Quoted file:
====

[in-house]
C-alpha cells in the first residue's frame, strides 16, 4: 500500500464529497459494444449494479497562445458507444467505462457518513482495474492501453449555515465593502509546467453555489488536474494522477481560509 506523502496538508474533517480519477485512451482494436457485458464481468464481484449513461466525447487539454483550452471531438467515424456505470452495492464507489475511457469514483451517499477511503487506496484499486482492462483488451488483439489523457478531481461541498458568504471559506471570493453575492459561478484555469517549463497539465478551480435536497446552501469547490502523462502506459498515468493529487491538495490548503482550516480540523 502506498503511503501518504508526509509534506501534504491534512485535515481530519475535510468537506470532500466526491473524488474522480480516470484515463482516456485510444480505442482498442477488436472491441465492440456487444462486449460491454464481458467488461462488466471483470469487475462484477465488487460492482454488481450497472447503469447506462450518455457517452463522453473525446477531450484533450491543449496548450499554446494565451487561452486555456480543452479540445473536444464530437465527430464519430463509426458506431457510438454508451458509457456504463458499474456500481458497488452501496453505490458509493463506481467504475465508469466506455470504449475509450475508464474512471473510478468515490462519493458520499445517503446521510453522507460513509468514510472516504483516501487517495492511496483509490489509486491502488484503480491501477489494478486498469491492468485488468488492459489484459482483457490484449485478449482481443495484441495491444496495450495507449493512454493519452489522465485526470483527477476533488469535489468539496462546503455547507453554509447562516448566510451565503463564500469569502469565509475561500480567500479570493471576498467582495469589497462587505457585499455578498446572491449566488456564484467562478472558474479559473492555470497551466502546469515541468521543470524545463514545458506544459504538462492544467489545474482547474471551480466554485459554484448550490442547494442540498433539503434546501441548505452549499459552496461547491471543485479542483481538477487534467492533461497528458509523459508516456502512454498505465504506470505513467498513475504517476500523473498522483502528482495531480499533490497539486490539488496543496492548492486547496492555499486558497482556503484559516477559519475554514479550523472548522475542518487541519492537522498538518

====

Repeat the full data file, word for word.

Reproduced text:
[in-house]
C-alpha cells in the first residue's frame, strides 16, 4: 500500500464529497459494444449494479497562445458507444467505462457518513482495474492501453449555515465593502509546467453555489488536474494522477481560509 506523502496538508474533517480519477485512451482494436457485458464481468464481484449513461466525447487539454483550452471531438467515424456505470452495492464507489475511457469514483451517499477511503487506496484499486482492462483488451488483439489523457478531481461541498458568504471559506471570493453575492459561478484555469517549463497539465478551480435536497446552501469547490502523462502506459498515468493529487491538495490548503482550516480540523 502506498503511503501518504508526509509534506501534504491534512485535515481530519475535510468537506470532500466526491473524488474522480480516470484515463482516456485510444480505442482498442477488436472491441465492440456487444462486449460491454464481458467488461462488466471483470469487475462484477465488487460492482454488481450497472447503469447506462450518455457517452463522453473525446477531450484533450491543449496548450499554446494565451487561452486555456480543452479540445473536444464530437465527430464519430463509426458506431457510438454508451458509457456504463458499474456500481458497488452501496453505490458509493463506481467504475465508469466506455470504449475509450475508464474512471473510478468515490462519493458520499445517503446521510453522507460513509468514510472516504483516501487517495492511496483509490489509486491502488484503480491501477489494478486498469491492468485488468488492459489484459482483457490484449485478449482481443495484441495491444496495450495507449493512454493519452489522465485526470483527477476533488469535489468539496462546503455547507453554509447562516448566510451565503463564500469569502469565509475561500480567500479570493471576498467582495469589497462587505457585499455578498446572491449566488456564484467562478472558474479559473492555470497551466502546469515541468521543470524545463514545458506544459504538462492544467489545474482547474471551480466554485459554484448550490442547494442540498433539503434546501441548505452549499459552496461547491471543485479542483481538477487534467492533461497528458509523459508516456502512454498505465504506470505513467498513475504517476500523473498522483502528482495531480499533490497539486490539488496543496492548492486547496492555499486558497482556503484559516477559519475554514479550523472548522475542518487541519492537522498538518